History of Criminological Thought.doc

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2 Apr 2012
History of Criminological Thought
Three different strains of positivism:
Tonight we are sticking with biological explanations; some biological explanations like
Lombroso's seem outdated but they are still used today:
1. Dan White assassinated the mayor and his aid; the medical examiner said Dan
White was not responsible for the killings because he was severely depressed and
consumed a lot of Twinkies & Cola, which "worsened his mood swing". This
defense was successful in getting White's sentence changed from 1st degree murder
to voluntary manslaughter.
2. PMS; a woman was drunk, swerving in her BMW. When pulled over, she harassed
and kicked the police officer; her defense in court was that she was afflicted with
PMS, which caused her to absorb alcohol faster and become irritable; this defense
was successful and she was acquitted.
3. 1981, Christine Englick kills her lover with a car and claims it was caused by an
aggravated form of PMS which caused her blood sugar to plummet; as a result she
is only found guilty of manslaughter.
This shows we have not gotten away from biological explanations. The idea that we inherit
traits from our parents is often used to explain crime. This perspective falls within
Problems of the Mind: Intellectual Incompetence
Lombroso's theory of atavism was unpopular
He theorized that there were five categories of criminals
oBorn Criminal
oHabitual Criminal
oInsane Criminal
Charles Goring, The English Convict (1913)
oGoal is to assess Lombroso's theories
oHe compared criminals to noncriminals using statistical analysis
Studied 3000 prisoners and compared them to a control group
Lombroso was not really a scientist in an objective way, but Goring
Goring concluded that Lombroso's methods and theory were very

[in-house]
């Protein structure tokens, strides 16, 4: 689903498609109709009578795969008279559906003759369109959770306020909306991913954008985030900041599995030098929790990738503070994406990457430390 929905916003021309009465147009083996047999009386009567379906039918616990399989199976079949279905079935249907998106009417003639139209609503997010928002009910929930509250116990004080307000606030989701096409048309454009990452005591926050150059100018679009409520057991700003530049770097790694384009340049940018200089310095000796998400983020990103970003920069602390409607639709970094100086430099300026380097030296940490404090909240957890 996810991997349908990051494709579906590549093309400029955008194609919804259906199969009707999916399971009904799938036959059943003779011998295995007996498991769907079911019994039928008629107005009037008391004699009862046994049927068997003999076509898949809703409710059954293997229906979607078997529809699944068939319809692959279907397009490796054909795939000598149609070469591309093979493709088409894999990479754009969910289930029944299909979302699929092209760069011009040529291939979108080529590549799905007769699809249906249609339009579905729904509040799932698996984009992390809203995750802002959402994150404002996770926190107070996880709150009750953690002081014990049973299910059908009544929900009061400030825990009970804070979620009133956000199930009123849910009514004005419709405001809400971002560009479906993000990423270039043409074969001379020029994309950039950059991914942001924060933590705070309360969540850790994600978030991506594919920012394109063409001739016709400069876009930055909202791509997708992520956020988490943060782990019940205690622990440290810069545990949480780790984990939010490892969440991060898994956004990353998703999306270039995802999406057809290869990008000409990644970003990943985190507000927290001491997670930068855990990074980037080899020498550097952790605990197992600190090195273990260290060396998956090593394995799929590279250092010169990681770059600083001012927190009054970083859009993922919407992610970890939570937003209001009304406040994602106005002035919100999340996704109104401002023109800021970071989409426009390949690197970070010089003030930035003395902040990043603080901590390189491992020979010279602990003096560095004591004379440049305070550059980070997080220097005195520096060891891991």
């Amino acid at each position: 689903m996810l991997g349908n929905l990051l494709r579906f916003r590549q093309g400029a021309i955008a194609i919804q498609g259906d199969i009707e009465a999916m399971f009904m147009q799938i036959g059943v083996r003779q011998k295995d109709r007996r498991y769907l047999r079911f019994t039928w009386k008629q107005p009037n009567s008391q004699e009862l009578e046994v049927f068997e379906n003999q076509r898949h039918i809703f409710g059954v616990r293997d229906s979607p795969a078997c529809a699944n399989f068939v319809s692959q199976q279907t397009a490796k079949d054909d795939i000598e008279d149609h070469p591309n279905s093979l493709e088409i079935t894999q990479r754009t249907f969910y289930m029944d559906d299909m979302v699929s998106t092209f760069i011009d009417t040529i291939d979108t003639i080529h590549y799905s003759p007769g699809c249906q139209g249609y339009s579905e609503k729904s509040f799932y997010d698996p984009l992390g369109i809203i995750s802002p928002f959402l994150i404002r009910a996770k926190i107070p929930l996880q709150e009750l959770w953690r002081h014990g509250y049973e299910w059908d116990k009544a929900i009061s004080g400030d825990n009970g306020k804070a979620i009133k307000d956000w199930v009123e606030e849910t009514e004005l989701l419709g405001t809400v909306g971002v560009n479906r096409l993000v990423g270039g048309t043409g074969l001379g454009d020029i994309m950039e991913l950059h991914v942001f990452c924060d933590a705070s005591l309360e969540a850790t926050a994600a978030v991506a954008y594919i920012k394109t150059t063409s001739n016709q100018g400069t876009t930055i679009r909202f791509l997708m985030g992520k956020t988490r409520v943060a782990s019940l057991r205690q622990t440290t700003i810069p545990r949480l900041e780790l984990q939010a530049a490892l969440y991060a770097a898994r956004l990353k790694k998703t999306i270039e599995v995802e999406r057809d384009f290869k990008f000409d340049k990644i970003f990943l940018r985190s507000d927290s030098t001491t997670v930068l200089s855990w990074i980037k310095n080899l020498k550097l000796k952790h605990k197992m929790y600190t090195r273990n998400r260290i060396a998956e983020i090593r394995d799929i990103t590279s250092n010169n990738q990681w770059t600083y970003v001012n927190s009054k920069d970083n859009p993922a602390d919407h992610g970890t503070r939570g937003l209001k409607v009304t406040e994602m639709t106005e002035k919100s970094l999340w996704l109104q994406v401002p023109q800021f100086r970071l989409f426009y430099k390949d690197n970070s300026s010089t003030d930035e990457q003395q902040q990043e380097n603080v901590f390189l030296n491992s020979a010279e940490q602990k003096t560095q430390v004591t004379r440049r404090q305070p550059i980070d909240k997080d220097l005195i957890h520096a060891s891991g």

flawed and Lombroso was not doing "science", he was just
perpetuating myths
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Criminals are physically and mentally inferior to the control group
They are shorter and lighter
They are "morons"
Criminality is not simply learned behaviour; criminality often
precedes marriage and the correlation between children and parents'
criminality is even stronger when the parent is imprisoned, which
makes the learning theory impossible (how can child LEARN
criminality from their parent if their parent is away in prison?)
Criminals are physically and mentally defective due to genetics
The recommendation, then, is sterilization
oCritique of Goring's Findings:
He assessed intelligence by "interviewer impressions", which is
hardly scientific
Failure to measure substantial environmental influences (maybe it
has more to do with environment?)
Only studied male offenders (this goes against his theory - if
criminality is inherited, shouldn't men and women represent half of
criminals respectively?)
Richard Dugdale
Conducted general family studies based on the assumption that family members
will share common characteristics
Hypothesis: behaviours that are genetically determined should correlate more
strongly among family members
The Jukes:
oIn 1877, he studied 7 generations of the Jukes
oLooked at the family in prison and traced their lineage back 7 generations
oDecided that the family began with an "illegitimate woman" who he called
"Margaret the mother of all criminals"
oHe discovered that 200 Jukes were criminals and estimated that their care
cost taxpayers $1.3M
oThis study was questionable; even in cases where members of the family
were not found to be criminals, he would claim they had "loose morals" or
were held in "ill repute"
The Problem: Feeble-Mindedness
Dugdale believed that criminality was inherited, but not directly; Feeble-
mindedness was the quality that was inherited
"Criminality is an artifact of feeble-mindedness, which is the part that is inherited"
All criminals are feeble-minded, but not all feeble-minded people are criminals
Helps explain crime and why criminals do not learn from their mistakes
Argued that charity and social support undermined society as a whole
Solution: society must stop interfering with natural selection
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